Here I have specialized oe for S:

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oes(n, x, y) = {
    y + n when x = 0
    oes(n*y!*x, x-1, x+n) + y! otherwise
}

oes(x) = oes(x, x)
oes(x, y) = oes(1, x, y)

oes(4) = oes(1, 4, 4) = 
         oes(96, 3, 5) + 24 = 
         oes(34650, 2, 99) + 144 = 
         oes(69300*99!, 1, 34652) + 99! + 144 = 
         oes(69300*99!*34652!, 0, 1+69300*99!) + 34652! + 99! + 144 = 
         1 + 69300*99! + 69300*99!*34652! + 34652! + 99! + 144 = 
         69300*(99!*34652! + 1) + 34652! + 99! + 145
... yeah it's pitifully small.

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Re: Largest total computable function competition

Post by Moosey » September 13th, 2019, 4:54 pm

define tvi(f,n,x,y) (two-var-iteration function) as follows:
tvi(f,n,x,y)=

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f(tvi(f,n-1,x,x),tvi(f,n-1,y,y)), n>1
f(x,y), n=1
tvi is essentially this:
PkmnQ wrote:
testitemqlstudop wrote:How do you define F^x for multi-variable functions tho

EDIT: Whoops i meant oe
Oh, theres no actual description yet?
It might be f(f(x, x), f(y, y)) maybe?
EDIT:
A while ago, I wrote:
A while before that, I wrote:This morning I created a notation that extends f^a(x). I will use ^. to notate an important part of it so it’s not confused with exponentiation, but think of it is superscript right above something.
It starts like this:
f^1^.a(x) = f^f^f^f^f^f^f^f^f...(x)(x)(x)(x)... with a f’s, all of x
so, where f = +1,
f^1^.5(1)=

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f^f^f^f^f(1)(1)(1)(1)(1)=
f^f^f^f^2(1)(1)(1)(1)
f^f^f^3(1)(1)(1)...
=6
then: f^b^.a(x) = f^b*f^b*f...(x)(x)(x) with a b*f’s.
then, where # represents anything, including a stack: f^#^.b^.a(x)=f^#^.b*f^#^.b*f...(x)(x)(x) with a f^#^.b*’s.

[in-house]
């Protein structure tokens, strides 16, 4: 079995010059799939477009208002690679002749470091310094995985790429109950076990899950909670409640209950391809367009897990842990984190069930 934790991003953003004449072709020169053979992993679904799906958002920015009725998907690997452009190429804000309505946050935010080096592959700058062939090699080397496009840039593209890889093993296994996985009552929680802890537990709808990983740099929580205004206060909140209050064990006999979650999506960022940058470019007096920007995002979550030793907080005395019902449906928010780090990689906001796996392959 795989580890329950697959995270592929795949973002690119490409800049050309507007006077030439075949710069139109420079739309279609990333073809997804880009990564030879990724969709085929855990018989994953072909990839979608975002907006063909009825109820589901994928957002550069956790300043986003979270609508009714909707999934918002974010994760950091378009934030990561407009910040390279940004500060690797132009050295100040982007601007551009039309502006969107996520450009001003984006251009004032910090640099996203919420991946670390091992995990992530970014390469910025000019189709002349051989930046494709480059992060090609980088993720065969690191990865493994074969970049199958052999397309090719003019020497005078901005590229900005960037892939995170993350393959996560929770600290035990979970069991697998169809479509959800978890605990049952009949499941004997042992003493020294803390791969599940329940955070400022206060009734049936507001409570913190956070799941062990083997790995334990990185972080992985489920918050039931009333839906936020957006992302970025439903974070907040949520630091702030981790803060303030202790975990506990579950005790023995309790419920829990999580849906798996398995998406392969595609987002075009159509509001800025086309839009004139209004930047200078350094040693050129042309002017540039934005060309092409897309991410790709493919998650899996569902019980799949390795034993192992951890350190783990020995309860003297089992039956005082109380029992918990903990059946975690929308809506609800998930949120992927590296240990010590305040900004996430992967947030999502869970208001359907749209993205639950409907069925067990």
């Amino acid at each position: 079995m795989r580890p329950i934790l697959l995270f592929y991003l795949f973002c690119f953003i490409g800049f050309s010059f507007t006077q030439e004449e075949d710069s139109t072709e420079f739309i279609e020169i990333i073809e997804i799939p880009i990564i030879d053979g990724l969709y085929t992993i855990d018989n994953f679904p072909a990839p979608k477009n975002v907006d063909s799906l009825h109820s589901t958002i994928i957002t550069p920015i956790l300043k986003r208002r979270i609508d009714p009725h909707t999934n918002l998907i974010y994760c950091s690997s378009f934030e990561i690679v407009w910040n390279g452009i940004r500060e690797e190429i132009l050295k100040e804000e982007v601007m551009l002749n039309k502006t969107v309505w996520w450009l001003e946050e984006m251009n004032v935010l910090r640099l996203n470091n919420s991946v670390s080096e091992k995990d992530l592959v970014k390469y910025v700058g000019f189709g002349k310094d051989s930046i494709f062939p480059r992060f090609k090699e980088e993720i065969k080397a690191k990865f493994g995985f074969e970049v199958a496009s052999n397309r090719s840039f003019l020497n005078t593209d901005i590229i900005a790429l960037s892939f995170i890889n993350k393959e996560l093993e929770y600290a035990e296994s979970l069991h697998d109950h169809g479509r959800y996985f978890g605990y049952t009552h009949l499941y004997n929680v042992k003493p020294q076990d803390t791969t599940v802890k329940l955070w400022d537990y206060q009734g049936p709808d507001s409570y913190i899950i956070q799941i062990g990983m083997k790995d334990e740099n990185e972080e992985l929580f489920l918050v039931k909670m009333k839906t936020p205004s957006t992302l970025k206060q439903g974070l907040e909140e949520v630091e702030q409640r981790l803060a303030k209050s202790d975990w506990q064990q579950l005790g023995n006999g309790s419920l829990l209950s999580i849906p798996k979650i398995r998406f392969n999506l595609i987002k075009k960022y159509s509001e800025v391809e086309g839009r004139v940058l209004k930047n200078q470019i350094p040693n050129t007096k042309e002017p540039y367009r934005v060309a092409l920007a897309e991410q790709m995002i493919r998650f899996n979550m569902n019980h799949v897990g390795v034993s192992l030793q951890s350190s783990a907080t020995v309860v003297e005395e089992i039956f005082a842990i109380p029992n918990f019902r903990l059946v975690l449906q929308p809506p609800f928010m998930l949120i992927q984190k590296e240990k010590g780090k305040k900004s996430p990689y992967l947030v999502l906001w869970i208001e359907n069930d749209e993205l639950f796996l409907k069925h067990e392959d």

then we have this leap:
f^a|n(x)= f^a^.a^.a^.a^.a ... with n a's.

f^a|n^.#(x)=f^(f^#(a))^.(f^#(a))^.(f^#(a)) ... with n (f^#(a))^. ’s. The initial f, is, of course, still of x.
Then, the next logical extension:
f^a|n|m(x) = f^a|n^.a|n^.a|n... with m a|n ’s.
The logical continuation:
f^a|n|m^.#(x)= f^f^a|n^.#(a)^f^a|n^.#(a)^f^a|n^.#(a)... with f^n|m(a) f’s. The initial f will always be of x of course

Can somebody help me define f^a|b|c|d... with arbitrarily many arguments?
EDIT: nvm, f^a|n|m|#(x)= f^a|n|f^#(m)(x)

Then I can, a la bowers, define f^a||b(x) = f^a|a|a|a|a...(x) with b a’s.
where is S^2||x(1) in the grass-mowing hierarchy? (Probably very low--I mean the fgh of course)
Anyways, now:
f^#||b||c(x) = f^#||(f^b||c(b))(x)

GENERALIZATION TIME YAY
f^a(:b:)c(x) =

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f^a(:b-1:)a(:b-1:)a(x) with c a's, b > 1
f^a|c, b = 1
f^#a(:b:)c(x) =

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f^#a|c(x), b = 1
f^#(:b:)(f^a(:b:)c(a))(x), b > 1
I'm sure that S^3(:x:)3(1) is much higher in the fgh. At least, relatively speaking considering S = the successor function.
S^3(:1:)3(1) = S^3|3(1) = S^3^.3^.3(1) =
S^3^.3*S^3^.3*S^3^.3(1)(1)(1)=

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S^3^.3*S^3^.66(1)(1)
...
Can anyone evaluate it?
Last edited by Moosey on October 3rd, 2019, 4:44 pm, edited 3 times in total.
My CA rules can be found here

Bill Watterson once wrote: "How do soldiers killing each other solve the world's problems?"
Nanho walåt derwo esaato?

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x = 4, y = 5, rule = B34e5e67c/S23ce45
4o2$b2o$o2bo$b2o!
[[ TRACK 0 -7/325 ZOOM 16 THEME 0 ]]

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Re: Largest total computable function competition

Post by Moosey » September 24th, 2019, 5:16 pm

I finally understand the fgh now, and I'm not afraid to use it. First off, a function which eventually dominates f_a(x) for all a < e_0, using the fairly obvious method of... using the fgh :roll:
It uses ord, too.

Here's how it works:
ord-fgh(n) =
max{f_ord(1)(n), f_ord(2)(n), f_ord(3)(n)... f_ord(n)(n)}
Provably, at n= 2^^a it suddenly becomes f_w^^a(n), so as long as you have a finite amount of w's in the bottom you can always find an n such that it exceeds f_(the ordinal you're talking about)(n). Therefore it is on par with f_e_0(n), save that it goes much much more slowly than that. But it beats everything below it eventually, so...